In 2018, one of my best friends, Ashley, moved from her lifelong home in northern Durham to Beaufort, North Carolina, a beautiful coastal town with gorgeous views, a walkable historic district and a peaceful, slow pace of life. I visited on numerous occasions, enjoying the fresh seafood, taking trips to sea on her family boat and falling in love with the old-world, Southern charm of North Carolina’s fourth oldest town.

Save the Date!

2024 Southeast Student Sustainability Conference

Friday, February 23 - Sunday, February 25

University of Georgia - Athens, GA

Open to all students, as well as faculty and staff that work with students. This annual conference brings together student leaders, sustainability interns, and faculty and staff advisers from around the region for a weekend of peer leadership training and collaboration.

Bill to Hinder DEI Efforts at Ohio Public Colleges and Universities Lacks Necessary Support

A Republican bill aimed at hindering DEI efforts at Ohio colleges and universities does not have the votes to move forward, the Associated Press reported. According to Republican House Speaker Jason Stephens, the bill – which aims to ban nearly all diversity and inclusion training requirements at Ohio’s public colleges and universities and bar public universities from taking stances on “controversial” topics – doesn’t have enough support in the state House.

1.5 Degrees Is Not the Problem

As leaders around the world meet for the 28th time to address the climate crisis — this time in the United Arab Emirates, one of the world’s largest oil producers — they need to rethink this threat and some of the other central challenges of our times.

Those other challenges include devastating losses of biodiversity and plastic pollution so widespread, it is now found on the world’s tallest mountain, in its deepest ocean trench and in our veins.

US Students File Complaints Against Six Universities Over Fossil Fuel Investments

Students at six universities filed legal complaints on Monday accusing their colleges of breaking a little-known law by investing in planet-heating fossil fuels, the Guardian has learned. Campus organizers from the University of Pennsylvania, the University of Chicago, Tufts University, Pomona College, Washington University in St Louis and Pennsylvania State University wrote to the attorneys general of their respective states to ask officials to scrutinize their universities’ investments.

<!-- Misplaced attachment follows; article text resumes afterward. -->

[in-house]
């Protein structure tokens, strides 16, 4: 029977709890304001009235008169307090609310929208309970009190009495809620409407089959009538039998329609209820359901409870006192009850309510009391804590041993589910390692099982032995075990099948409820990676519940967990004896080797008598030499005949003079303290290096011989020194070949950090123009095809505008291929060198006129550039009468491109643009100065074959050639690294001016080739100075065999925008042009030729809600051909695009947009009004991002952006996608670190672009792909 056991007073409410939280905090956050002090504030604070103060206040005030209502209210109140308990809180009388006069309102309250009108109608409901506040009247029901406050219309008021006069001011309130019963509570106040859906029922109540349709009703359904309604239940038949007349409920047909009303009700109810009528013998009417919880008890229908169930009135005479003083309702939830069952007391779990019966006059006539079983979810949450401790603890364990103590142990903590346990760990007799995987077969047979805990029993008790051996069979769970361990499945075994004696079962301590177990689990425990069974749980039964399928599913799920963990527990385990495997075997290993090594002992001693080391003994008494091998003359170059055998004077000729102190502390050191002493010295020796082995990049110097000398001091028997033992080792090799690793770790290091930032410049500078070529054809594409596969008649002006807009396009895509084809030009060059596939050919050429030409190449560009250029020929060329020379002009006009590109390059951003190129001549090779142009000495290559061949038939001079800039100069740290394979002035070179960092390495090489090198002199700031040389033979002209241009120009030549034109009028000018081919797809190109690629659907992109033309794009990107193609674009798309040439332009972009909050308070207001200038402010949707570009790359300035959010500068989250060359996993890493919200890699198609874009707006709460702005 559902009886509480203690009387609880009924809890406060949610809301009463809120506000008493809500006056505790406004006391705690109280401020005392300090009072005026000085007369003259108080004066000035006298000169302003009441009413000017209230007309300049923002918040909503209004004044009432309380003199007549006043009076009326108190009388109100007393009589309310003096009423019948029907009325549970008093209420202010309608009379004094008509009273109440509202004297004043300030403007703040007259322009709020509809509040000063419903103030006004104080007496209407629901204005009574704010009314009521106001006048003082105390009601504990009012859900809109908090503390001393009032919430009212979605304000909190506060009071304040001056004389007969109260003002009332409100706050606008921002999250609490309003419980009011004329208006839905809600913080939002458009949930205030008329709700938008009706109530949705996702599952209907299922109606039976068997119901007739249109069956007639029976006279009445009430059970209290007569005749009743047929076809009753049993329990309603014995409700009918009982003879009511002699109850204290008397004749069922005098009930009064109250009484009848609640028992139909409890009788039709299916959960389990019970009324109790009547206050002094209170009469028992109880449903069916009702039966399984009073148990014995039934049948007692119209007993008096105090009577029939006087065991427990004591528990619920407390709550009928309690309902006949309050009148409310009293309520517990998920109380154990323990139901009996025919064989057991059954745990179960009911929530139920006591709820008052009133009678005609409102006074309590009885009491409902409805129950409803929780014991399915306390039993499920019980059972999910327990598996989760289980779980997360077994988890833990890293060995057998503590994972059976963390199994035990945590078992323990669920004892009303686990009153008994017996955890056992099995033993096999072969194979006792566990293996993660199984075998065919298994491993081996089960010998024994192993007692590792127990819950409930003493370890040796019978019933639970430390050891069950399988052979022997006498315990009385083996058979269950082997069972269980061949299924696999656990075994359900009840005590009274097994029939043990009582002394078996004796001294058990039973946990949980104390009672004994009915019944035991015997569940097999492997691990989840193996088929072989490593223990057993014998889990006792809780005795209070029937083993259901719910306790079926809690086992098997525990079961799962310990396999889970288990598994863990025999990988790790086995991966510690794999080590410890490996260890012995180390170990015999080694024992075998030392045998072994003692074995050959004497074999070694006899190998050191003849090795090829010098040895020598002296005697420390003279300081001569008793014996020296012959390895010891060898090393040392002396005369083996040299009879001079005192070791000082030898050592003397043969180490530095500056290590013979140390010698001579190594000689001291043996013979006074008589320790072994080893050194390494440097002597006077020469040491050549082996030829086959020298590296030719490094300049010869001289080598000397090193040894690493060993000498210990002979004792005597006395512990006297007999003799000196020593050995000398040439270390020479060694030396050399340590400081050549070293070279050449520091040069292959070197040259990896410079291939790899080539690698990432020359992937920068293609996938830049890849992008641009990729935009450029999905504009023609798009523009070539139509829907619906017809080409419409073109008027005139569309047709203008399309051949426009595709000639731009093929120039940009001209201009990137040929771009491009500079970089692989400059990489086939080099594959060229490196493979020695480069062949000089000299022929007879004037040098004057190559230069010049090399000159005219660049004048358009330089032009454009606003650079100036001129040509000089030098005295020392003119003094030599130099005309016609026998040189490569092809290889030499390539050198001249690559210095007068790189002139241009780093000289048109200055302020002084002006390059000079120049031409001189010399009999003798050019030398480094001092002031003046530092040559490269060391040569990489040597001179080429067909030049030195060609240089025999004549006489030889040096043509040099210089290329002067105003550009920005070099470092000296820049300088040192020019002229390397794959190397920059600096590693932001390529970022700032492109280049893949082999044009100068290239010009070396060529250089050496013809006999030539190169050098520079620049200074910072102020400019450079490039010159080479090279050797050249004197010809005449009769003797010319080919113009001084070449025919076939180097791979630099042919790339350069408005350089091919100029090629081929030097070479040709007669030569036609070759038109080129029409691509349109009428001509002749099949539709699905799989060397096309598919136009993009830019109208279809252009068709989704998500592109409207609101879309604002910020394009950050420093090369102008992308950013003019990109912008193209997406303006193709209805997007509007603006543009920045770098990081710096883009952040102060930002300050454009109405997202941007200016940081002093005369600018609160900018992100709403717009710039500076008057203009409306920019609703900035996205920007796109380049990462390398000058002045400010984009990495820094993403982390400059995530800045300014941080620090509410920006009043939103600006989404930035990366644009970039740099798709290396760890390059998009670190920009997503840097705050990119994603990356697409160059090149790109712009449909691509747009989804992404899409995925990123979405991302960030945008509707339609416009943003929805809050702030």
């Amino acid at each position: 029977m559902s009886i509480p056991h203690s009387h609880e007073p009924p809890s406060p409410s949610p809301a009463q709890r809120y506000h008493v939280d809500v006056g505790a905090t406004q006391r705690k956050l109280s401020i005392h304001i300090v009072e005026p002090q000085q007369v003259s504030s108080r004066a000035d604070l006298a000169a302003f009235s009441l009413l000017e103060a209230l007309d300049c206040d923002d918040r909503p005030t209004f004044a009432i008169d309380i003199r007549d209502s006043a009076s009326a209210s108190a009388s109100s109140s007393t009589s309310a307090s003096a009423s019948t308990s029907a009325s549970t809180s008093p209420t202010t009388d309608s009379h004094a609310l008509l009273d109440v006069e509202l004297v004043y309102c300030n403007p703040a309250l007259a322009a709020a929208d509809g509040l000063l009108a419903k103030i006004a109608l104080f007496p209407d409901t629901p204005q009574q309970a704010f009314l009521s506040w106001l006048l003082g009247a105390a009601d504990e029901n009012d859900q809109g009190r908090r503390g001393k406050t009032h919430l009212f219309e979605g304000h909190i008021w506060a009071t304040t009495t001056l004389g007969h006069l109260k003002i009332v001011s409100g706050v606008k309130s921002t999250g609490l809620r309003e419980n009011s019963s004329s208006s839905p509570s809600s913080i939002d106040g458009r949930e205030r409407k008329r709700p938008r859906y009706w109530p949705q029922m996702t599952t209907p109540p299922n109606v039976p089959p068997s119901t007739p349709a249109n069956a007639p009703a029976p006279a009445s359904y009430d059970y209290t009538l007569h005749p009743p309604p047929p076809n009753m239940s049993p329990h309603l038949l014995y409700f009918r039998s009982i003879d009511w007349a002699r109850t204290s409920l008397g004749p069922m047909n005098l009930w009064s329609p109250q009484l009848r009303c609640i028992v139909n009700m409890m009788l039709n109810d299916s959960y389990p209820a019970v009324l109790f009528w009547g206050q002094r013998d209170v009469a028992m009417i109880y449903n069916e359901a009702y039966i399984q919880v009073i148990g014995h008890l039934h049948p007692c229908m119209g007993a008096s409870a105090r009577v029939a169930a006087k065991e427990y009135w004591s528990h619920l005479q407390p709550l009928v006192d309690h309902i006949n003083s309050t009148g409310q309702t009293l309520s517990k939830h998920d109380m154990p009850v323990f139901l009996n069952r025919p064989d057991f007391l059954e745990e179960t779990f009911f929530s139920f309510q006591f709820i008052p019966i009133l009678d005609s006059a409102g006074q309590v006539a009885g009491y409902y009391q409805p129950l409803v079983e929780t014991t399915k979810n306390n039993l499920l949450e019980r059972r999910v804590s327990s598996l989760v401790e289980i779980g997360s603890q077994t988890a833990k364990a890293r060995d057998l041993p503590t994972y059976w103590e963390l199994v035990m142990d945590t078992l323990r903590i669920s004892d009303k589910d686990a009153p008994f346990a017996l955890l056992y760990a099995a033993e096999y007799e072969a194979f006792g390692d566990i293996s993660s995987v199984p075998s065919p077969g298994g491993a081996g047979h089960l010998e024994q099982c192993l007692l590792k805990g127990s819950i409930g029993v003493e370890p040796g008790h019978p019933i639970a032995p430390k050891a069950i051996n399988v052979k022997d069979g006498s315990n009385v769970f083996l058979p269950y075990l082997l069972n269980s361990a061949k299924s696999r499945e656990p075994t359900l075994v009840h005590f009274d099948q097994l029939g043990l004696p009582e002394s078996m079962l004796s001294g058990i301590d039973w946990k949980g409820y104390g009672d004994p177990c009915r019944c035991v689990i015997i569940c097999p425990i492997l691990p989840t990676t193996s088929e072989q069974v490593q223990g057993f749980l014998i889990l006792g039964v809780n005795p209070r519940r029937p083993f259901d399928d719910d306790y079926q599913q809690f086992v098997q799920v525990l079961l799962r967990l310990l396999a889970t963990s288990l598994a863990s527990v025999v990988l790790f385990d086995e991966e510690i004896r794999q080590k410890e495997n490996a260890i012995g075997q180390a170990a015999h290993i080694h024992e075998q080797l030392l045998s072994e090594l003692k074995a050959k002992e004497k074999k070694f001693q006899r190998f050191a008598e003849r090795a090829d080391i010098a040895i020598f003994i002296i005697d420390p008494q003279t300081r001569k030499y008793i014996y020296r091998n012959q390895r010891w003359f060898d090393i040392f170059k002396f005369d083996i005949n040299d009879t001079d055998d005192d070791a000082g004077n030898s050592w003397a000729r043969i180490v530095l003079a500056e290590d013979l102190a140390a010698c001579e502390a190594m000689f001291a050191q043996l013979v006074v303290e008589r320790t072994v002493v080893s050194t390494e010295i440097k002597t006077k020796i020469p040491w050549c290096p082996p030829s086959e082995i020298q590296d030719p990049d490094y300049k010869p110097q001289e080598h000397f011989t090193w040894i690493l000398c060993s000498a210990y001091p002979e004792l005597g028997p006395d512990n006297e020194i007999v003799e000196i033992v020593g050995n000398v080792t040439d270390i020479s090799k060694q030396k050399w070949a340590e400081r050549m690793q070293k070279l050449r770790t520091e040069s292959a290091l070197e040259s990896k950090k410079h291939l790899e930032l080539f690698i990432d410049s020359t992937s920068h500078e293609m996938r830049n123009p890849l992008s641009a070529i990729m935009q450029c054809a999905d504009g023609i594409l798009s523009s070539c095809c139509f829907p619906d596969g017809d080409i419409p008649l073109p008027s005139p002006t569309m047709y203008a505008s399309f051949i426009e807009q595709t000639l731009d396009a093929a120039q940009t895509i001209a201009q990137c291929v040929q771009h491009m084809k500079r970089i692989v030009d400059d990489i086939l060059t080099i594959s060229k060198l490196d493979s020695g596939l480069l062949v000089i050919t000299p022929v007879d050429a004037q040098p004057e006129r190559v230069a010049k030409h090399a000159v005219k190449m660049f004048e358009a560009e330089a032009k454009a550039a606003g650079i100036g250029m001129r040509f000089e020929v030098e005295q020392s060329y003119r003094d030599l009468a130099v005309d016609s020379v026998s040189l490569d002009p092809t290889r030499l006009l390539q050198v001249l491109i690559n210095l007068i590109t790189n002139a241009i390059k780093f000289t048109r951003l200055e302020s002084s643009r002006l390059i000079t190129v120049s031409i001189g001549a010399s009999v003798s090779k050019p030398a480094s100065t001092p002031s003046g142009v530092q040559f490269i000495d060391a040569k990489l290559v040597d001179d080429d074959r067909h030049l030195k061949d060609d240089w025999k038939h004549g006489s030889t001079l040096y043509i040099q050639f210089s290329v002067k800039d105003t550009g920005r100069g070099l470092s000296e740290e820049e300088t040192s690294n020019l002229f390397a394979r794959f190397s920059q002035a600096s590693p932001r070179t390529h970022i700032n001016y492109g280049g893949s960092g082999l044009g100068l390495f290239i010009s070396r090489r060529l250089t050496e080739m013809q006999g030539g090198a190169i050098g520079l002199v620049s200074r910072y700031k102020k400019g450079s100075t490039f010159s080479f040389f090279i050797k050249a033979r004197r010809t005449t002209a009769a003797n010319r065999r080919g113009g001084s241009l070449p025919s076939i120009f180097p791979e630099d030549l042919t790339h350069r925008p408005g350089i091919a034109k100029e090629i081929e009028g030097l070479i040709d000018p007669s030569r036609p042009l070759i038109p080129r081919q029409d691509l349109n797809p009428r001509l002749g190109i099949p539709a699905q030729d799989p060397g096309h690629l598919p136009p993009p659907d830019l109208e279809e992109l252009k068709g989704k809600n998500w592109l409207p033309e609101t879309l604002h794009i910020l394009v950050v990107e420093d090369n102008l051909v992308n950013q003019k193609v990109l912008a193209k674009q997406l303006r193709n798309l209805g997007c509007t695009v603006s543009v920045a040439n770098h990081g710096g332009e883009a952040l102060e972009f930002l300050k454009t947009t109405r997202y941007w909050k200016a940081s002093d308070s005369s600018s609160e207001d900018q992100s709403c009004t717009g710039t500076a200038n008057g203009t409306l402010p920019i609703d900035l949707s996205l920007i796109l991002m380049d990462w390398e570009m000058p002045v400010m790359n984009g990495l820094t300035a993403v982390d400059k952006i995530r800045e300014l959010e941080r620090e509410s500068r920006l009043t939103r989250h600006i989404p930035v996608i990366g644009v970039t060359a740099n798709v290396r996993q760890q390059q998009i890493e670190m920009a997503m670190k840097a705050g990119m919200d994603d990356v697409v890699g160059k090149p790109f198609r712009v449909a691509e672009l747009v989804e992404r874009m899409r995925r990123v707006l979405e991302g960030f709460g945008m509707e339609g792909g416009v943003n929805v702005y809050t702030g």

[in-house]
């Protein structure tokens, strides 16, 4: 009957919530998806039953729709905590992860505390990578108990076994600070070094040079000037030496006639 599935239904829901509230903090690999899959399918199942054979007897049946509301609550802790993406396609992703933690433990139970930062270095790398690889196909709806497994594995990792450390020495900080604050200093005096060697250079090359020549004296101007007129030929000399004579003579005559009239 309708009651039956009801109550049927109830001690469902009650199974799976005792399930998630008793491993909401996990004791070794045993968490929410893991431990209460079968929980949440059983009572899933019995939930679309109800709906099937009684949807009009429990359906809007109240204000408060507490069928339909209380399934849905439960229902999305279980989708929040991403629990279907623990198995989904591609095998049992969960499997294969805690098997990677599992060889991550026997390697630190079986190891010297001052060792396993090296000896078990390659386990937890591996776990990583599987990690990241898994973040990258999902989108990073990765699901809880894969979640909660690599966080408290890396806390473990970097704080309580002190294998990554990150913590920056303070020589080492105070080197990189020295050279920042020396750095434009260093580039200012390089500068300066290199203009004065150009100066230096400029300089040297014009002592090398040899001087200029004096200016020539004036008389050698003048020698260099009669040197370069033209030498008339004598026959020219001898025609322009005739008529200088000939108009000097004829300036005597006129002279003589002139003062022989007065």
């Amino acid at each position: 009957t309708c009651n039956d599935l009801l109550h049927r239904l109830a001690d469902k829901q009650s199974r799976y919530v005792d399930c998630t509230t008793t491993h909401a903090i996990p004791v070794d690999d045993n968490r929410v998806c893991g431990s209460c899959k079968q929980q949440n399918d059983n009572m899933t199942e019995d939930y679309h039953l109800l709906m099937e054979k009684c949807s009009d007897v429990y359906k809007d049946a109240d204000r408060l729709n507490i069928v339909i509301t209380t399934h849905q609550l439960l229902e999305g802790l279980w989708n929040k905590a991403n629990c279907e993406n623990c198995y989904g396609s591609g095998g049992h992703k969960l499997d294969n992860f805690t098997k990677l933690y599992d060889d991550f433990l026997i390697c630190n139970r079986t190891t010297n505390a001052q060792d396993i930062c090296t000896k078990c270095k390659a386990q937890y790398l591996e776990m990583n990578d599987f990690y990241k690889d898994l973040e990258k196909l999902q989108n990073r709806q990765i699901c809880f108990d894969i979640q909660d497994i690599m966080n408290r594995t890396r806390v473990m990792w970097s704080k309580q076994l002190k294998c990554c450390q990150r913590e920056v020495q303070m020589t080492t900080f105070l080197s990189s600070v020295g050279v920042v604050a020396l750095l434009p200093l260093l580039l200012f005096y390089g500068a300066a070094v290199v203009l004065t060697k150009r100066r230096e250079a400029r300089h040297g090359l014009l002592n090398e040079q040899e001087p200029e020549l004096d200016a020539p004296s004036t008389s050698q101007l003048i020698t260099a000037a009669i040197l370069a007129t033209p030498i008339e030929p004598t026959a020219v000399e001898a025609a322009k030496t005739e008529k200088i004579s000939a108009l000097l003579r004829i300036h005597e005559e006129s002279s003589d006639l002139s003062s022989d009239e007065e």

RCC prides itself on its National Campus Network of 66 colleges and universities. We are working to engage faculty members, students, and administrators in our efforts for a more just and sustainable world. With our growing fellowship program, our presence on campuses across the country has never been greater. Contact RCC today to bring our staff to your campus for lectures, workshops, or meetings to help find the best ways to engage your faculty and students in the efforts against climate change, environmental justice, and the work of the Rachel Carson Council.

Campus Visits with RCC President, Dr. Robert K. Musil

RCC President & CEO, Dr. Robert K. Musil, a national leader in climate change, environmental justice and health is again available to book for in-person campus speaking events! Musil has been called “informative, challenging and inspirational all at once.” He is “motivational” with “intellectual depth” and “extraordinary impact.”

Dr. Musil is available for campus lectures and visits involving classes, meetings with campus and community groups, consultations with faculty and administrators, or for Earth Day, Commencement, and other special events. Stays range from one to three days. Reduced fees are in place for 2023-2024 and can be designed to meet reduced budgets.

To arrange a campus visit with Dr. Musil, contact the RCC President’s Office at

The RCC also offers talks, classes, and workshops on student engagement, activism, sustainability, and the RCC Fellowship program with, Director of Policy and Programs, Maya Cohn, Associate Director of Civic and Campus Engagement, Mackenzie Kirschbaum, Associate Director of Communications, Claudia Steiner.

To arrange, contact Associate Director of Civic and Campus Engagement, Mackenzie Kirschbaum.